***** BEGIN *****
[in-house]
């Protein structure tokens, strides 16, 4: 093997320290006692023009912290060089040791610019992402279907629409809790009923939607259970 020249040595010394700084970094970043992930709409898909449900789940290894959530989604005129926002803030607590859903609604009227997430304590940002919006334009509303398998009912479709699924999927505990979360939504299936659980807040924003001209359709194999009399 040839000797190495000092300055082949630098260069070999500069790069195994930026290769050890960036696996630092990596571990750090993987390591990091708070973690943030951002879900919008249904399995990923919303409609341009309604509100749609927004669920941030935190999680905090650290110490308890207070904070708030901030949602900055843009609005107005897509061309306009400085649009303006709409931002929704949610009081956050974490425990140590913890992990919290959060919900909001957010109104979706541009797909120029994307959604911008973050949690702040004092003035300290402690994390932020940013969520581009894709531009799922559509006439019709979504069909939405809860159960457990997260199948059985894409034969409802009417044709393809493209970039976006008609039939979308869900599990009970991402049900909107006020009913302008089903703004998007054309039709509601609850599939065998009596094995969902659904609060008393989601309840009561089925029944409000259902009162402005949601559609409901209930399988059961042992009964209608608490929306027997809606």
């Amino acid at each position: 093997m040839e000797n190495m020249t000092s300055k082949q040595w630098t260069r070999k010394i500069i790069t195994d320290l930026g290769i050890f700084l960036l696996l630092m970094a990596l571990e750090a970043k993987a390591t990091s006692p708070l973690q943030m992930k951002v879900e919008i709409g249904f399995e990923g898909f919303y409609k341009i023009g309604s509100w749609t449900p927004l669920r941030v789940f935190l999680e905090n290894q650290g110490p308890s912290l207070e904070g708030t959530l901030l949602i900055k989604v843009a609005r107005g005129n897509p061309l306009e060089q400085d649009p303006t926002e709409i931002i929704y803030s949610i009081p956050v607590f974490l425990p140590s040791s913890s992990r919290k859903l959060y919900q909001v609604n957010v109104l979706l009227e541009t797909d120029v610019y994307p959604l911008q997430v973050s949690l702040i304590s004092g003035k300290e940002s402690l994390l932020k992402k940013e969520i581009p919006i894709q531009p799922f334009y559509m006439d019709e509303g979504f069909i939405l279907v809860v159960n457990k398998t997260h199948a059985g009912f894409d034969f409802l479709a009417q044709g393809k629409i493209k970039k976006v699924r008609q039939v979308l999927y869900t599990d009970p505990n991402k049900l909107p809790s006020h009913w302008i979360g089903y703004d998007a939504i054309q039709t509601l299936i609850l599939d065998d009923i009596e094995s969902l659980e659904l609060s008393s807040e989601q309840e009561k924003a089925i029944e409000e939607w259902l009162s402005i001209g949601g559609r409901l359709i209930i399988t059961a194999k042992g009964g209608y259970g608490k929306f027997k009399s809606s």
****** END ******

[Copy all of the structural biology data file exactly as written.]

[in-house]
């Protein structure tokens, strides 16, 4: 093997320290006692023009912290060089040791610019992402279907629409809790009923939607259970 020249040595010394700084970094970043992930709409898909449900789940290894959530989604005129926002803030607590859903609604009227997430304590940002919006334009509303398998009912479709699924999927505990979360939504299936659980807040924003001209359709194999009399 040839000797190495000092300055082949630098260069070999500069790069195994930026290769050890960036696996630092990596571990750090993987390591990091708070973690943030951002879900919008249904399995990923919303409609341009309604509100749609927004669920941030935190999680905090650290110490308890207070904070708030901030949602900055843009609005107005897509061309306009400085649009303006709409931002929704949610009081956050974490425990140590913890992990919290959060919900909001957010109104979706541009797909120029994307959604911008973050949690702040004092003035300290402690994390932020940013969520581009894709531009799922559509006439019709979504069909939405809860159960457990997260199948059985894409034969409802009417044709393809493209970039976006008609039939979308869900599990009970991402049900909107006020009913302008089903703004998007054309039709509601609850599939065998009596094995969902659904609060008393989601309840009561089925029944409000259902009162402005949601559609409901209930399988059961042992009964209608608490929306027997809606």
């Amino acid at each position: 093997m040839e000797n190495m020249t000092s300055k082949q040595w630098t260069r070999k010394i500069i790069t195994d320290l930026g290769i050890f700084l960036l696996l630092m970094a990596l571990e750090a970043k993987a390591t990091s006692p708070l973690q943030m992930k951002v879900e919008i709409g249904f399995e990923g898909f919303y409609k341009i023009g309604s509100w749609t449900p927004l669920r941030v789940f935190l999680e905090n290894q650290g110490p308890s912290l207070e904070g708030t959530l901030l949602i900055k989604v843009a609005r107005g005129n897509p061309l306009e060089q400085d649009p303006t926002e709409i931002i929704y803030s949610i009081p956050v607590f974490l425990p140590s040791s913890s992990r919290k859903l959060y919900q909001v609604n957010v109104l979706l009227e541009t797909d120029v610019y994307p959604l911008q997430v973050s949690l702040i304590s004092g003035k300290e940002s402690l994390l932020k992402k940013e969520i581009p919006i894709q531009p799922f334009y559509m006439d019709e509303g979504f069909i939405l279907v809860v159960n457990k398998t997260h199948a059985g009912f894409d034969f409802l479709a009417q044709g393809k629409i493209k970039k976006v699924r008609q039939v979308l999927y869900t599990d009970p505990n991402k049900l909107p809790s006020h009913w302008i979360g089903y703004d998007a939504i054309q039709t509601l299936i609850l599939d065998d009923i009596e094995s969902l659980e659904l609060s008393s807040e989601q309840e009561k924003a089925i029944e409000e939607w259902l009162s402005i001209g949601g559609r409901l359709i209930i399988t059961a194999k042992g009964g209608y259970g608490k929306f027997k009399s809606s």